For the first time in its history, American University School of Communication (AU SOC) is announcing a new Director of its Film and Media Arts Division. Associate Professor John Douglass, who directed and built the program for over three decades, has passed the torch to Associate Professor Brigid Maher. Maher's appointment signals a move to embrace a broad vision of Film and Media Arts, including multi-platform projects and game design. She, in turn, welcomes Assistant Professor Kyle Brannon as the new Associate Director for the division. Maher has hit the ground running, and has already begun to prepare for the next chapter in the division’s history, launching a three-year plan that includes many innovations to keep the AU Film and Media Arts program both respected and vital.
"I am thrilled to be working with our award winning faculty to continue to support the dynamic work of our students. I look forward to leading the division as we increase our visibility and make our successes known nationally," said Maher.
Specific plans announced by Maher include curriculum review of graduate programs to streamline the application and enrich the advising process. There is also a goal to increase hybrid and online learning opportunities.
There will be a big push toward providing new opportunities for exposure for both student and faculty work through SOC’s Center for Environmental Filmmaking and Center for Media & Social Impact (CMSI), through shared programs and sponsorships, conference opportunities and external, professional exposure.
Increased integration of the Game Design MA, the division's newest degree, into division activities and programs is also on the agenda.
Maher, who came to SOC in 2004 and has served as associate director of the division for the past several years, is an award-winning filmmaker and the co-director of CMSI. She also serves as President-Elect for the International Digital Media Arts Association and Conference Vice-President for the University Film and Video Association.
Maher spent much of 2015 promoting her latest documentary, “The Mama Sherpas,” which follows nurse-midwives, the doctors they work with, and their patients over the course of two years. Maher’s research and outreach to the midwife community also attracted the interest of talk show host and women’s health advocate, Ricki Lake, who stepped in with her producing partner, Abby Epstein, as executive producer prior to the release of the film. Maher signed a distribution agreement with Bond Influence and in summer 2015 the film had an event-theatrical release followed by a VOD release on platforms such as iTunes, Amazon, Google Play and Vudu and was also picked up for SVOD by Sundance Doc Club. The film is currently screening across the country and on broadcast in Brasil. “The Mama Sherpas” won the Media Award at the American College of Nurse-Midwives annual meeting and is starting a festival tour in 2016.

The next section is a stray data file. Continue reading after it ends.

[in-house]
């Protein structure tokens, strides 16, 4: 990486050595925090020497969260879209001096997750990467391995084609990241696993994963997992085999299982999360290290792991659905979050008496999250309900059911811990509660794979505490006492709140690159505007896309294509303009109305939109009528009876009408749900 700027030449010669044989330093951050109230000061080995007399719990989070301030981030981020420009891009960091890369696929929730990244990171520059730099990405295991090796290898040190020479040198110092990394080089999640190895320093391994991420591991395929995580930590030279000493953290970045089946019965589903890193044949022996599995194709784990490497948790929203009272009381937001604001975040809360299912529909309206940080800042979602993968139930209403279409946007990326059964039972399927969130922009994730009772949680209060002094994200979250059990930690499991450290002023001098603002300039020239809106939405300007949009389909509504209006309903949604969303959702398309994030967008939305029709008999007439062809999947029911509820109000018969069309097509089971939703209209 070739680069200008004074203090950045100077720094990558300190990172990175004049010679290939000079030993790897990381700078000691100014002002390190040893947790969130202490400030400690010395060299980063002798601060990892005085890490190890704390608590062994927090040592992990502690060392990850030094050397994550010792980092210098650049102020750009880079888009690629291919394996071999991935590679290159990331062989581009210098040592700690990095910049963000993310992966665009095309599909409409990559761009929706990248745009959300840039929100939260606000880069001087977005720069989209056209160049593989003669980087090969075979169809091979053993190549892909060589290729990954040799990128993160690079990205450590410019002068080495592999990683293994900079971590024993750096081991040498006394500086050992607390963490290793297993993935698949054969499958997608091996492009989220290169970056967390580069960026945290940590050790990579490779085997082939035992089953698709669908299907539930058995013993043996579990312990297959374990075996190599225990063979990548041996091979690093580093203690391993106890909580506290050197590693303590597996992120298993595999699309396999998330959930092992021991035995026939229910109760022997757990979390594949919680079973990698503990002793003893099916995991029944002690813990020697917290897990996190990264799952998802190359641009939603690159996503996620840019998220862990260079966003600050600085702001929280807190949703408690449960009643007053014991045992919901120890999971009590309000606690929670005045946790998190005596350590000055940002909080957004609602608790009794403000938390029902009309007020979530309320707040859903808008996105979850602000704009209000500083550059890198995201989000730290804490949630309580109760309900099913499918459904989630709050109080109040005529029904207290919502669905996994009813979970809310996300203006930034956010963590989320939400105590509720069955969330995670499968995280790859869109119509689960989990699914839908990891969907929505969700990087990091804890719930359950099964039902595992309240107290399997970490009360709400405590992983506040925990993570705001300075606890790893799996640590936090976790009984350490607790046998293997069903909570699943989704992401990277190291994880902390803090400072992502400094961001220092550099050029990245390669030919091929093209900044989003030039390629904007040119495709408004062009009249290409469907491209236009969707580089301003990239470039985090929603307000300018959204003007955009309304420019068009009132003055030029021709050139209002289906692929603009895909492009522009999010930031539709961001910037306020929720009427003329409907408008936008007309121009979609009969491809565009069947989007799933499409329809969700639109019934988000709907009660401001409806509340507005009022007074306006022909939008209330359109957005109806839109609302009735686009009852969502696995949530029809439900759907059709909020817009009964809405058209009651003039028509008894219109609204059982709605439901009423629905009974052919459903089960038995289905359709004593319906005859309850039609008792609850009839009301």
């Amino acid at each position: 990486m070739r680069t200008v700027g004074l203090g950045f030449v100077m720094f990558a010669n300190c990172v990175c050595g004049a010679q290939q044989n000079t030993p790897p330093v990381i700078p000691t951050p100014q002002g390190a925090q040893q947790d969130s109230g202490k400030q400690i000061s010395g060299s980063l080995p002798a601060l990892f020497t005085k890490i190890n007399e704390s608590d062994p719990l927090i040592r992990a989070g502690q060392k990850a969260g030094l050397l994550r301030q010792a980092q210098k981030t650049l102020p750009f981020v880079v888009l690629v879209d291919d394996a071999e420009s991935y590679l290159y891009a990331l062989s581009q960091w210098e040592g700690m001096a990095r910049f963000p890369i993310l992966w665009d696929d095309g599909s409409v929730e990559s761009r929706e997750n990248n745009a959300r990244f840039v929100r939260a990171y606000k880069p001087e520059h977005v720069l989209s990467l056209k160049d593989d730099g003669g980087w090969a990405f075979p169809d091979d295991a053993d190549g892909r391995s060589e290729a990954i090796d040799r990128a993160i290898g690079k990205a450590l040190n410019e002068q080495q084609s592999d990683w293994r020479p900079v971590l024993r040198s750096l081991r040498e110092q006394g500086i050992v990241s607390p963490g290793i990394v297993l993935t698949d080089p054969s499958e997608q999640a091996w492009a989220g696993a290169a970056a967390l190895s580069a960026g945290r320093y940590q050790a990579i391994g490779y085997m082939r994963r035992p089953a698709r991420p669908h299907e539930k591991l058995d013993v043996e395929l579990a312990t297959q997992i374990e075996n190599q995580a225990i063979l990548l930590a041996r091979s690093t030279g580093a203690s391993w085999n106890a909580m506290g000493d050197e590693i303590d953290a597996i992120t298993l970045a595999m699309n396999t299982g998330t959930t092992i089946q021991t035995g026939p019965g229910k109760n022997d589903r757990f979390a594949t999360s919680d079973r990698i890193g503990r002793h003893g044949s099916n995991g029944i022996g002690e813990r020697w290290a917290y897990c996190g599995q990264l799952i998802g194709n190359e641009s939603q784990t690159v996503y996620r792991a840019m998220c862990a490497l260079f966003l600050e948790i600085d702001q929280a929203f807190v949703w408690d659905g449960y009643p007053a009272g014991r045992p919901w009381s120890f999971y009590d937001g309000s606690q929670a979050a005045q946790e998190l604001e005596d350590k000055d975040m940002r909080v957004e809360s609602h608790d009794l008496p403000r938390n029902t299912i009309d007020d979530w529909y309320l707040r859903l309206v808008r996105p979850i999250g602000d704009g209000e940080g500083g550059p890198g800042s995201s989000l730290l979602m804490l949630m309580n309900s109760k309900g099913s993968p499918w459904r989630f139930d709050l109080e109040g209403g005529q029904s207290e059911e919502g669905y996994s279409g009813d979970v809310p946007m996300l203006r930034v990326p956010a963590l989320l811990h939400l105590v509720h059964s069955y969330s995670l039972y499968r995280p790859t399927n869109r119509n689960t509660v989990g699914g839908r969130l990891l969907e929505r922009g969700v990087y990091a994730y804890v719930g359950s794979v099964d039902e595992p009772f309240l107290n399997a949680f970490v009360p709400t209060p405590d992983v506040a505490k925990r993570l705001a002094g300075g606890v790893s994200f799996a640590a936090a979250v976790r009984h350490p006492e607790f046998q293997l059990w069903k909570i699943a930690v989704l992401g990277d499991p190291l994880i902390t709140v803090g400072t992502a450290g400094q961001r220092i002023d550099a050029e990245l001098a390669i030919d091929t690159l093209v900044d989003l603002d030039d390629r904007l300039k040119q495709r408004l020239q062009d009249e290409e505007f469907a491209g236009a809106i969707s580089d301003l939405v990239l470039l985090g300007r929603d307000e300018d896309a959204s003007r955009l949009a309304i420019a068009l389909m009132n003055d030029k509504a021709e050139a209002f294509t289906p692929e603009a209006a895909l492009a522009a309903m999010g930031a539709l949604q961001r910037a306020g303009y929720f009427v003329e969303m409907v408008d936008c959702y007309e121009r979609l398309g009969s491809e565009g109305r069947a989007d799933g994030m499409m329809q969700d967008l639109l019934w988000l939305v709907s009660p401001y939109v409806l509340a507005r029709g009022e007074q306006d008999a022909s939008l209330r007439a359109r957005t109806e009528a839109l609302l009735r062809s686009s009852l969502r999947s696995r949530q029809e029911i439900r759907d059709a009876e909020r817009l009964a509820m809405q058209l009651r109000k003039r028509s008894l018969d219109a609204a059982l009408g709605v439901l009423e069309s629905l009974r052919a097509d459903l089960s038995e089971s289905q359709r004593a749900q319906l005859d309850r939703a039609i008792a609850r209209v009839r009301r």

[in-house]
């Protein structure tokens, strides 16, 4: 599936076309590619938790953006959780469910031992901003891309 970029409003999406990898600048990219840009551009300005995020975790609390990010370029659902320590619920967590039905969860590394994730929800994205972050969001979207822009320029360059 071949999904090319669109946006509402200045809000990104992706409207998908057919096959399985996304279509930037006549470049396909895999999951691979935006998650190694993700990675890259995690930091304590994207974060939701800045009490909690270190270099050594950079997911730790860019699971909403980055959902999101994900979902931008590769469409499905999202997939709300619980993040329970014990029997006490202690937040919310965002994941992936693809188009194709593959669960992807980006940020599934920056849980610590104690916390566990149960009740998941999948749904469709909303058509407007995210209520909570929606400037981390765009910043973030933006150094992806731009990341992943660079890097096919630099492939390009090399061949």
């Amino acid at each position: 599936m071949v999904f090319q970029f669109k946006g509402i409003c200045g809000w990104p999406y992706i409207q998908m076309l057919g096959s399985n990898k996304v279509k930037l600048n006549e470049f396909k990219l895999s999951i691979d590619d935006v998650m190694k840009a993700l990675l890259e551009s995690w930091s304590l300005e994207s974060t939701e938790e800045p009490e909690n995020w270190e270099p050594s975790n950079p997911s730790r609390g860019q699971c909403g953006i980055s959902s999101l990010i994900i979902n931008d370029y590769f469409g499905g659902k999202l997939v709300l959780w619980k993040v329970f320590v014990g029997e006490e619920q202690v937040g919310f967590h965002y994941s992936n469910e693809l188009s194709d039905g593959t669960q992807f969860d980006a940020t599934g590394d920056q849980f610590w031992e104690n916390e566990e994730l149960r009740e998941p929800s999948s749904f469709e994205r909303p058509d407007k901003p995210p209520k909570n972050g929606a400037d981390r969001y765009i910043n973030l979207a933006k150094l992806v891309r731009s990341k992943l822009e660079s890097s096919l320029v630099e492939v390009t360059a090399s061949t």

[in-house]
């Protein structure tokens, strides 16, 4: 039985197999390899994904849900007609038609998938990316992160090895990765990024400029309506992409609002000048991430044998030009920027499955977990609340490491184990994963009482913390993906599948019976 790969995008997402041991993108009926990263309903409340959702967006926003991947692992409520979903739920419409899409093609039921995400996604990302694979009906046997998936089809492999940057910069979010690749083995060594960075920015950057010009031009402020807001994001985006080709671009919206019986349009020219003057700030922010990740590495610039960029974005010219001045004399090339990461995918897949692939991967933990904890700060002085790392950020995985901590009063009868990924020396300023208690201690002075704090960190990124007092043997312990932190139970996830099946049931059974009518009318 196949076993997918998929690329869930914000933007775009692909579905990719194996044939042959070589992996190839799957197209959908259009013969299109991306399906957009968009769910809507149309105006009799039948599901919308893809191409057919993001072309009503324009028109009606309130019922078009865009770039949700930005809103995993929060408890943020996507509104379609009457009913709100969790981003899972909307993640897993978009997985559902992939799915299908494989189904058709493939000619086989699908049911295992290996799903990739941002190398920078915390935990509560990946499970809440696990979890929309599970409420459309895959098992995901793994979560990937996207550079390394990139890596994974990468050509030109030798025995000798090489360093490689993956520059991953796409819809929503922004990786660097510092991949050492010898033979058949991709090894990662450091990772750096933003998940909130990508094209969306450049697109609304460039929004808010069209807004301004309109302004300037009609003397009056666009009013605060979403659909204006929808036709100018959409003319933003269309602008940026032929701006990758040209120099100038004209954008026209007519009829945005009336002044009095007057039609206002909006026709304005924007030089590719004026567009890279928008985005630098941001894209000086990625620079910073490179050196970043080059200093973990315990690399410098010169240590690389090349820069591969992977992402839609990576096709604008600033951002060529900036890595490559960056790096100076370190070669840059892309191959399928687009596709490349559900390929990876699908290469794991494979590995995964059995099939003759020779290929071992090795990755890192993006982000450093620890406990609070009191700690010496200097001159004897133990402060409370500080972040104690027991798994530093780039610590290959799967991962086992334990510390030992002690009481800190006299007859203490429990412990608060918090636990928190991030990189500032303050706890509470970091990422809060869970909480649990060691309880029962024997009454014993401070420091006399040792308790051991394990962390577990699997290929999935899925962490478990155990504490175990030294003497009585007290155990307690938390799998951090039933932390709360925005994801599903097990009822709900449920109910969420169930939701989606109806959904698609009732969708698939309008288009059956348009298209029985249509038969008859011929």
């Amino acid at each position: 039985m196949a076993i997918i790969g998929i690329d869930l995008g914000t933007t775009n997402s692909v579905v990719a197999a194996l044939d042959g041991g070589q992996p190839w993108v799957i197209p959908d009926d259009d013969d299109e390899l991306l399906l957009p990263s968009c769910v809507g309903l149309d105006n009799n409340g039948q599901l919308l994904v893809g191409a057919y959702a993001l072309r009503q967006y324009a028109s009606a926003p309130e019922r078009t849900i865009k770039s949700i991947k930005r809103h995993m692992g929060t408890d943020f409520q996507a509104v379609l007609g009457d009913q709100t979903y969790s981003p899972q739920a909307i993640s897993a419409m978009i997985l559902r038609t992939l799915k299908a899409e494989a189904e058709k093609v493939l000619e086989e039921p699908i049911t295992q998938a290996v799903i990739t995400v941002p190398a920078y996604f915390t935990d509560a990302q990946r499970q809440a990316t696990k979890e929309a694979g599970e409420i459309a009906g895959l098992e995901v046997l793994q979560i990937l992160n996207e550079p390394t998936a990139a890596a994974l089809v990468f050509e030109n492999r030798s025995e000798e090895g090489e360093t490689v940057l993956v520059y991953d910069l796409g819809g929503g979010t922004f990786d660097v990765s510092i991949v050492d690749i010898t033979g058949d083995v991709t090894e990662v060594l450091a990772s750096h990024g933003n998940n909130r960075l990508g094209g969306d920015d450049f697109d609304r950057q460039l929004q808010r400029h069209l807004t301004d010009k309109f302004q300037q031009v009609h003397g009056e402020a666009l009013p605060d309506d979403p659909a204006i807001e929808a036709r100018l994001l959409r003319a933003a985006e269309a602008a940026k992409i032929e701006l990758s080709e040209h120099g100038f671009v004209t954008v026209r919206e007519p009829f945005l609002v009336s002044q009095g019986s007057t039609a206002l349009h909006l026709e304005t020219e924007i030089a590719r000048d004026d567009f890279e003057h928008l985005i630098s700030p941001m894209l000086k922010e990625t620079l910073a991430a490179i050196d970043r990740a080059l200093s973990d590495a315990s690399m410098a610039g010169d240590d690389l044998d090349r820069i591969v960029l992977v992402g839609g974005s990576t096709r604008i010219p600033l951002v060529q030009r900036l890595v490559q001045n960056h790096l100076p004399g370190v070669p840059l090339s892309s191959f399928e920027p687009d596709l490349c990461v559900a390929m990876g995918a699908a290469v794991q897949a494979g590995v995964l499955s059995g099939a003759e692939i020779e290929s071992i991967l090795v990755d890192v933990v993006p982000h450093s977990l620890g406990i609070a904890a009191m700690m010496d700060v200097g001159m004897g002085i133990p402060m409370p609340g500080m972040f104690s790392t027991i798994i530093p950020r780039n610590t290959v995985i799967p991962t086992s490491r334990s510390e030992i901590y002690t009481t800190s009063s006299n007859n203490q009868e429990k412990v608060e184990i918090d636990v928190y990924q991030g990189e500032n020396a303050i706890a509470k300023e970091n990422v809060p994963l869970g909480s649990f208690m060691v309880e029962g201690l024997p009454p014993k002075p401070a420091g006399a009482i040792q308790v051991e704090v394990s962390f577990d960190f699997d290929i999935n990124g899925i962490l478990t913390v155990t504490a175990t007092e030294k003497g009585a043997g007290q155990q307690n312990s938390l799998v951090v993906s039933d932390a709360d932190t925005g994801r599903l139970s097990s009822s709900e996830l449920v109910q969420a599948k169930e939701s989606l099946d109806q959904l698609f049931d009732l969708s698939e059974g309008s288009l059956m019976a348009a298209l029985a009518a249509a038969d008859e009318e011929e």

Maher’s previous work has focused on women’s issues with a focus on the Middle East. Her award winning documentary, “Veiled Voices,” followed three Muslim religious leaders in Egypt, Syria and Lebanon and screened on over 150 public television stations across the U.S. and was also featured in international film festivals. In 2005, she taught in Lebanon as a Fulbright Senior Scholar where she filmed a festival award winning fiction short, AWOL, shot on location in in the Bekaa Valley and distributed by Third World Newsreel.
Maher’s scholarly writing focuses on the interplay between traditional film and new media theories. Her writings have been published by Cilect, the International Digital Media Arts Conference Journal and featured in the D|N|A Anthology.